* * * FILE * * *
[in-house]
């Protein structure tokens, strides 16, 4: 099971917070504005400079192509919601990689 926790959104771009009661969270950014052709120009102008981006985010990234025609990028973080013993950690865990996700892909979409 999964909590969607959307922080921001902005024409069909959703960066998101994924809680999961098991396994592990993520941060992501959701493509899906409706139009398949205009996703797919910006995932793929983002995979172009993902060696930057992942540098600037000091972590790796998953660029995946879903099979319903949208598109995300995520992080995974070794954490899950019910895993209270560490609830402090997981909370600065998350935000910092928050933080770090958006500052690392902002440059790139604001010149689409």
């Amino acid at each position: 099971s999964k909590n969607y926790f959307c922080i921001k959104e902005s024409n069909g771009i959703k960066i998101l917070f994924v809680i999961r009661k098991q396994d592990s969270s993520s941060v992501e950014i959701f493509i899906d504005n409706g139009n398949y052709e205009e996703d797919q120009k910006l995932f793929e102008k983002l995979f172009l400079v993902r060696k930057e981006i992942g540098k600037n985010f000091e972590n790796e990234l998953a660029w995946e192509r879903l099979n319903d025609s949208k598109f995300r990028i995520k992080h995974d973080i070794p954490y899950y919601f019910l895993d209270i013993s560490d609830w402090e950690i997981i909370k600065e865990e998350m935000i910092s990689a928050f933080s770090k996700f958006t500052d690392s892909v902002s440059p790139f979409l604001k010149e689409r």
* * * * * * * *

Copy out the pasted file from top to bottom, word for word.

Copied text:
[in-house]
């Protein structure tokens, strides 16, 4: 099971917070504005400079192509919601990689 926790959104771009009661969270950014052709120009102008981006985010990234025609990028973080013993950690865990996700892909979409 999964909590969607959307922080921001902005024409069909959703960066998101994924809680999961098991396994592990993520941060992501959701493509899906409706139009398949205009996703797919910006995932793929983002995979172009993902060696930057992942540098600037000091972590790796998953660029995946879903099979319903949208598109995300995520992080995974070794954490899950019910895993209270560490609830402090997981909370600065998350935000910092928050933080770090958006500052690392902002440059790139604001010149689409």
């Amino acid at each position: 099971s999964k909590n969607y926790f959307c922080i921001k959104e902005s024409n069909g771009i959703k960066i998101l917070f994924v809680i999961r009661k098991q396994d592990s969270s993520s941060v992501e950014i959701f493509i899906d504005n409706g139009n398949y052709e205009e996703d797919q120009k910006l995932f793929e102008k983002l995979f172009l400079v993902r060696k930057e981006i992942g540098k600037n985010f000091e972590n790796e990234l998953a660029w995946e192509r879903l099979n319903d025609s949208k598109f995300r990028i995520k992080h995974d973080i070794p954490y899950y919601f019910l895993d209270i013993s560490d609830w402090e950690i997981i909370k600065e865990e998350m935000i910092s990689a928050f933080s770090k996700f958006t500052d690392s892909v902002s440059p790139f979409l604001k010149e689409r």